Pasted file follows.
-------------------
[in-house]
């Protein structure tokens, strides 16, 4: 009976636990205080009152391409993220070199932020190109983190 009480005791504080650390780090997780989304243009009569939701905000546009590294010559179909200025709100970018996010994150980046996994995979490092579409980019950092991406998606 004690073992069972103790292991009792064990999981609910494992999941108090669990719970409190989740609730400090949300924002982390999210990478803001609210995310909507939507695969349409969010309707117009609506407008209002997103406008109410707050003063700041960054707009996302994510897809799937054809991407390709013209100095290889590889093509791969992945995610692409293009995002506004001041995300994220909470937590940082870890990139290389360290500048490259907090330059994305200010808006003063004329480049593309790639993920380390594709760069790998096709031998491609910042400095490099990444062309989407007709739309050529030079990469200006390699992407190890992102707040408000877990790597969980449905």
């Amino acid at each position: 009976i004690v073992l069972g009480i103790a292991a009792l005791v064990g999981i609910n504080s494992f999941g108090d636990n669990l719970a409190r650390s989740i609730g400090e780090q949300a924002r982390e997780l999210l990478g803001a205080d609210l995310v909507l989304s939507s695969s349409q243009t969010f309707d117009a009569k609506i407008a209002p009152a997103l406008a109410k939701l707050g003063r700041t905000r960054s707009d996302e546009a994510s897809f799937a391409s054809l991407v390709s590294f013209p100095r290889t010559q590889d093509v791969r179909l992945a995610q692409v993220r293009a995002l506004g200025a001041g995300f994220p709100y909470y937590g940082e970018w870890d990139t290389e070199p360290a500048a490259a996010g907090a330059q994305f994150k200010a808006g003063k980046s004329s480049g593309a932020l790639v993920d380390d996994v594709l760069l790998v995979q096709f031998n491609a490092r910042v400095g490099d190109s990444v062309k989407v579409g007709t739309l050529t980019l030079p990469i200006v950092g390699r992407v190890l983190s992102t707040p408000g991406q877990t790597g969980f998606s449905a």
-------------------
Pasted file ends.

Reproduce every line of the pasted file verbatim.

[in-house]
């Protein structure tokens, strides 16, 4: 009976636990205080009152391409993220070199932020190109983190 009480005791504080650390780090997780989304243009009569939701905000546009590294010559179909200025709100970018996010994150980046996994995979490092579409980019950092991406998606 004690073992069972103790292991009792064990999981609910494992999941108090669990719970409190989740609730400090949300924002982390999210990478803001609210995310909507939507695969349409969010309707117009609506407008209002997103406008109410707050003063700041960054707009996302994510897809799937054809991407390709013209100095290889590889093509791969992945995610692409293009995002506004001041995300994220909470937590940082870890990139290389360290500048490259907090330059994305200010808006003063004329480049593309790639993920380390594709760069790998096709031998491609910042400095490099990444062309989407007709739309050529030079990469200006390699992407190890992102707040408000877990790597969980449905």
């Amino acid at each position: 009976i004690v073992l069972g009480i103790a292991a009792l005791v064990g999981i609910n504080s494992f999941g108090d636990n669990l719970a409190r650390s989740i609730g400090e780090q949300a924002r982390e997780l999210l990478g803001a205080d609210l995310v909507l989304s939507s695969s349409q243009t969010f309707d117009a009569k609506i407008a209002p009152a997103l406008a109410k939701l707050g003063r700041t905000r960054s707009d996302e546009a994510s897809f799937a391409s054809l991407v390709s590294f013209p100095r290889t010559q590889d093509v791969r179909l992945a995610q692409v993220r293009a995002l506004g200025a001041g995300f994220p709100y909470y937590g940082e970018w870890d990139t290389e070199p360290a500048a490259a996010g907090a330059q994305f994150k200010a808006g003063k980046s004329s480049g593309a932020l790639v993920d380390d996994v594709l760069l790998v995979q096709f031998n491609a490092r910042v400095g490099d190109s990444v062309k989407v579409g007709t739309l050529t980019l030079p990469i200006v950092g390699r992407v190890l983190s992102t707040p408000g991406q877990t790597g969980f998606s449905a």